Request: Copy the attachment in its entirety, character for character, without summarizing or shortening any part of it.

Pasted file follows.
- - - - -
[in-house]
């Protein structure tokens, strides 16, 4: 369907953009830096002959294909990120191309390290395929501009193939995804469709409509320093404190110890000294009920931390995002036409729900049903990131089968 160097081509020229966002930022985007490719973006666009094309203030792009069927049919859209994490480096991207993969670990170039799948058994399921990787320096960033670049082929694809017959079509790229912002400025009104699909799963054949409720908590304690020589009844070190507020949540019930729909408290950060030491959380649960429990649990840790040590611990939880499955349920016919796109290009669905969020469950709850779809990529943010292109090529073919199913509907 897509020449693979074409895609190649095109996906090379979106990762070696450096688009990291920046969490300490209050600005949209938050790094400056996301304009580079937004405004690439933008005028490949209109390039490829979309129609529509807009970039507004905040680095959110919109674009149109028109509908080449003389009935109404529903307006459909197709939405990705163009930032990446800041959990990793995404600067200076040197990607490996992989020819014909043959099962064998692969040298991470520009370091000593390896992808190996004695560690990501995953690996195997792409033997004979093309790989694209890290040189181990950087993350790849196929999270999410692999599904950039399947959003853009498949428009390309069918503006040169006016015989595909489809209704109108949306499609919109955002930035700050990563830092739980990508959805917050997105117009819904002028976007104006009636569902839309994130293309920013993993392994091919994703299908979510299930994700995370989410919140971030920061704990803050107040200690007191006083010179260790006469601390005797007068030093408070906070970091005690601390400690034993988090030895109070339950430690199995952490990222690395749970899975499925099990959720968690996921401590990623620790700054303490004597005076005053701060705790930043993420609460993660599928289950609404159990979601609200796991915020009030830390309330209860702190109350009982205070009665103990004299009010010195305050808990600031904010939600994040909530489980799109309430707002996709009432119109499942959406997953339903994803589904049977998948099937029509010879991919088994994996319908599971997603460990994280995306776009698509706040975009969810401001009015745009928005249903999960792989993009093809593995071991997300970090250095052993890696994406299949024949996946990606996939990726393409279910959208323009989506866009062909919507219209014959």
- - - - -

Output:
[in-house]
């Protein structure tokens, strides 16, 4: 369907953009830096002959294909990120191309390290395929501009193939995804469709409509320093404190110890000294009920931390995002036409729900049903990131089968 160097081509020229966002930022985007490719973006666009094309203030792009069927049919859209994490480096991207993969670990170039799948058994399921990787320096960033670049082929694809017959079509790229912002400025009104699909799963054949409720908590304690020589009844070190507020949540019930729909408290950060030491959380649960429990649990840790040590611990939880499955349920016919796109290009669905969020469950709850779809990529943010292109090529073919199913509907 897509020449693979074409895609190649095109996906090379979106990762070696450096688009990291920046969490300490209050600005949209938050790094400056996301304009580079937004405004690439933008005028490949209109390039490829979309129609529509807009970039507004905040680095959110919109674009149109028109509908080449003389009935109404529903307006459909197709939405990705163009930032990446800041959990990793995404600067200076040197990607490996992989020819014909043959099962064998692969040298991470520009370091000593390896992808190996004695560690990501995953690996195997792409033997004979093309790989694209890290040189181990950087993350790849196929999270999410692999599904950039399947959003853009498949428009390309069918503006040169006016015989595909489809209704109108949306499609919109955002930035700050990563830092739980990508959805917050997105117009819904002028976007104006009636569902839309994130293309920013993993392994091919994703299908979510299930994700995370989410919140971030920061704990803050107040200690007191006083010179260790006469601390005797007068030093408070906070970091005690601390400690034993988090030895109070339950430690199995952490990222690395749970899975499925099990959720968690996921401590990623620790700054303490004597005076005053701060705790930043993420609460993660599928289950609404159990979601609200796991915020009030830390309330209860702190109350009982205070009665103990004299009010010195305050808990600031904010939600994040909530489980799109309430707002996709009432119109499942959406997953339903994803589904049977998948099937029509010879991919088994994996319908599971997603460990994280995306776009698509706040975009969810401001009015745009928005249903999960792989993009093809593995071991997300970090250095052993890696994406299949024949996946990606996939990726393409279910959208323009989506866009062909919507219209014959």